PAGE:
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Bill aims to help combat interpreters get in-state tuition

They risk their lives working for us. Save their lives by coming here. But when they get to Colorado, they have to pay out-of-state tuition if they want to enroll in college right away.

Native Iraqis, Afghans and other people who help interpret for the U.S. Military often end up fleeing their home country for their own safety.

If they end up in Colorado, they have to pay out-of-state tuition for their first year of college.

There is now a movement to get them in-state-tuition right away. It's lead by veterans, community members, allies and former combat interpreters.

Maytham Alshadood was a combat interpreter in Iraq. He settled in Colorado with a Special Immigrant Visa issued to people fleeing combat after serving in the U.S. Military.

"But then we come over and we’re told we’re out of state students," said Maytham, "and that’s a huge barrier."

He's now helping push the In-state Tuition Foreign Nationals Settled In Colorado bill. It would allow people like him, with Special Immigrant Visas and refugees in-state tuition right away rather then waiting 12 months.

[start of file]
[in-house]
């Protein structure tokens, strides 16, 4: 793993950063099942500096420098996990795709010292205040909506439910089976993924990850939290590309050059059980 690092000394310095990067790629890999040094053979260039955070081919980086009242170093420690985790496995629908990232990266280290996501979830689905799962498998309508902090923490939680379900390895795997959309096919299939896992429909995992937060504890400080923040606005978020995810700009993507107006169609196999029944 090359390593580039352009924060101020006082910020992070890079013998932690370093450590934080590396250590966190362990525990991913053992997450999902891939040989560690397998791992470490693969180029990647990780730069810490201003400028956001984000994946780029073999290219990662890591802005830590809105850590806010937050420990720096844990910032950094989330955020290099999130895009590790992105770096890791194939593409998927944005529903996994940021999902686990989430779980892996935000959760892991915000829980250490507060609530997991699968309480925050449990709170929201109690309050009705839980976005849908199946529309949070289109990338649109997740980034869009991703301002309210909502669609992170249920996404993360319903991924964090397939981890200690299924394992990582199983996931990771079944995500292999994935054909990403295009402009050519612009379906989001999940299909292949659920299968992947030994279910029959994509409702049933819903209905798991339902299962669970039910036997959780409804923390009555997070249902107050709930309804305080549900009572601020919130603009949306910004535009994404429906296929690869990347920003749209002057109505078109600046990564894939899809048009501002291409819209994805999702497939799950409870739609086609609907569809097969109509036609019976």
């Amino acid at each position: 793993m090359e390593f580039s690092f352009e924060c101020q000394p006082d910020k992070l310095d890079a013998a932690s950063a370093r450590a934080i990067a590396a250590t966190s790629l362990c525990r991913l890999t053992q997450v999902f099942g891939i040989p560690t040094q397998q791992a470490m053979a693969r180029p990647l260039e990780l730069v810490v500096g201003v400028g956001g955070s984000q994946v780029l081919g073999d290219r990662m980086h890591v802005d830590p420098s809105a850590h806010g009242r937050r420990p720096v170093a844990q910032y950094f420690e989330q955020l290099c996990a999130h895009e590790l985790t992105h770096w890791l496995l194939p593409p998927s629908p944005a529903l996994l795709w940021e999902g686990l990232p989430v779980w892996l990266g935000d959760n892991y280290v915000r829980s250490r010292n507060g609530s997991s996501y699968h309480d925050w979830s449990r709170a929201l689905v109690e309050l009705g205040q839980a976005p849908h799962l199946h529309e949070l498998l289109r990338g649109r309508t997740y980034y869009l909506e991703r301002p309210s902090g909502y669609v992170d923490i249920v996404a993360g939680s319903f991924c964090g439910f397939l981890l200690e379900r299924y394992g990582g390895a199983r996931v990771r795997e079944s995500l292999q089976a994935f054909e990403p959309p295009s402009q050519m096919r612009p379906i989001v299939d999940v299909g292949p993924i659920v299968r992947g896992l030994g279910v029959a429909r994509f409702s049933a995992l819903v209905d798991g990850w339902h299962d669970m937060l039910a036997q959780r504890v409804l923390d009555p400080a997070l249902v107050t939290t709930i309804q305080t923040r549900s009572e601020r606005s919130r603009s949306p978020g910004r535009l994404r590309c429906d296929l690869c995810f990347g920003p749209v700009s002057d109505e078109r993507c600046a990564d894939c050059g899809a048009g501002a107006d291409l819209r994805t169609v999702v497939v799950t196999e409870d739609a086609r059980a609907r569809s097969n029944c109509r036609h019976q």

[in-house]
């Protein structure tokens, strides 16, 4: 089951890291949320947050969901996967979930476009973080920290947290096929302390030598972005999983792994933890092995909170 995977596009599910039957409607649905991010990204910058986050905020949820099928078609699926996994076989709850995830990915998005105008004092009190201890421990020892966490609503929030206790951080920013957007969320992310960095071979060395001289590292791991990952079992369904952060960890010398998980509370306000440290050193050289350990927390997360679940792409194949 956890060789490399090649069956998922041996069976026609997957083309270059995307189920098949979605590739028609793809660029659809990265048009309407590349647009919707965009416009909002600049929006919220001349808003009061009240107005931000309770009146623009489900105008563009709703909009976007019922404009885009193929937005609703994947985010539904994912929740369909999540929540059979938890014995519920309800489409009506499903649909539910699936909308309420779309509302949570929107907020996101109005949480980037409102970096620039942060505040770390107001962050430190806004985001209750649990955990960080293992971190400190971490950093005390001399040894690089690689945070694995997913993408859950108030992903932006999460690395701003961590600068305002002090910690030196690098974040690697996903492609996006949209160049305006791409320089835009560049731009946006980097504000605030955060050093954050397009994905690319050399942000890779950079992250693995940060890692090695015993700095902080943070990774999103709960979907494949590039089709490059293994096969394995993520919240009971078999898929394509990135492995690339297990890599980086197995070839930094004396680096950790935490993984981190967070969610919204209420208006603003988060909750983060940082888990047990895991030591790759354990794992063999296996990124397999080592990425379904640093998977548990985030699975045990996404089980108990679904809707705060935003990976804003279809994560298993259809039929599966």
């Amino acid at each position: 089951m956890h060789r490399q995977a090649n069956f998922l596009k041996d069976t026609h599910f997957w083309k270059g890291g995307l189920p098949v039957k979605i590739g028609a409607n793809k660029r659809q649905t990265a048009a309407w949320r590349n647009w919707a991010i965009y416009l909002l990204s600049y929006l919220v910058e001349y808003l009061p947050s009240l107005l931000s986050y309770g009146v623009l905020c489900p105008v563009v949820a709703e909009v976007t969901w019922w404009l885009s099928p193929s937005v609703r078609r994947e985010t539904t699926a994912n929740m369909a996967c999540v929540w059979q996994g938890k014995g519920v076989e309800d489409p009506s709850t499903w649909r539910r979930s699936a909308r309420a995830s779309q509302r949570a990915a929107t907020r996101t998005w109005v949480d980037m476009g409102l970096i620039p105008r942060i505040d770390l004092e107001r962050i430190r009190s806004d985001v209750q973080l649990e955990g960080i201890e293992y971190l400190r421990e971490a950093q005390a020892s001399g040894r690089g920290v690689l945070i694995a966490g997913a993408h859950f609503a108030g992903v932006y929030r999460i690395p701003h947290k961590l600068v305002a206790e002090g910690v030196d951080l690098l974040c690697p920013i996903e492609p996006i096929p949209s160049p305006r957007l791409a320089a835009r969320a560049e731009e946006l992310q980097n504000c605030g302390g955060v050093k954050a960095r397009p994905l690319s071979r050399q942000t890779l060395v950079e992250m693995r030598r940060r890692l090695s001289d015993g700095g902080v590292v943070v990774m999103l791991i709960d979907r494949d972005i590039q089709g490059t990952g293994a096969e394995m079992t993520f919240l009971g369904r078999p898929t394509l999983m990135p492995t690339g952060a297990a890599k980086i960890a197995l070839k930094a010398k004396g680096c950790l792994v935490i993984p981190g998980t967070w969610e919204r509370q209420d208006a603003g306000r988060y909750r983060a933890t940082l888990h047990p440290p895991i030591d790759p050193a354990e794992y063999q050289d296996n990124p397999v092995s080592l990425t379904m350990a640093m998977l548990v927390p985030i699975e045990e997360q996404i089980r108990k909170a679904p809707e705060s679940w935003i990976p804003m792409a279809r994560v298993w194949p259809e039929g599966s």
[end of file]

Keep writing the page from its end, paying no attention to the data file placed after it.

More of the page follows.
It's a community bill and Senator Stephen Fenberg is sponsoring it. “In a lot of ways this is the least we can do to honor these people," he said. "To welcome them and to have the Colorado dream just like so many of us have had."

This bill won't benefit Maytham, he's already a registered nurse. But he still wants to help those coming behind him.

“I could’ve gotten into nursing two years earlier than I did and I could’ve stopped falling deeper in debt two years earlier," he said. "This will greatly impact the lives of these great people that serve the U.S. government with valuable skills that can transfer to our us economy.”

The bill passed first and second readings in the Senate, unanimously. The third vote in the Senate is on Friday and if it passes, it goes to the House.

Senator Fenberg says they should have the support they need to get it through the House.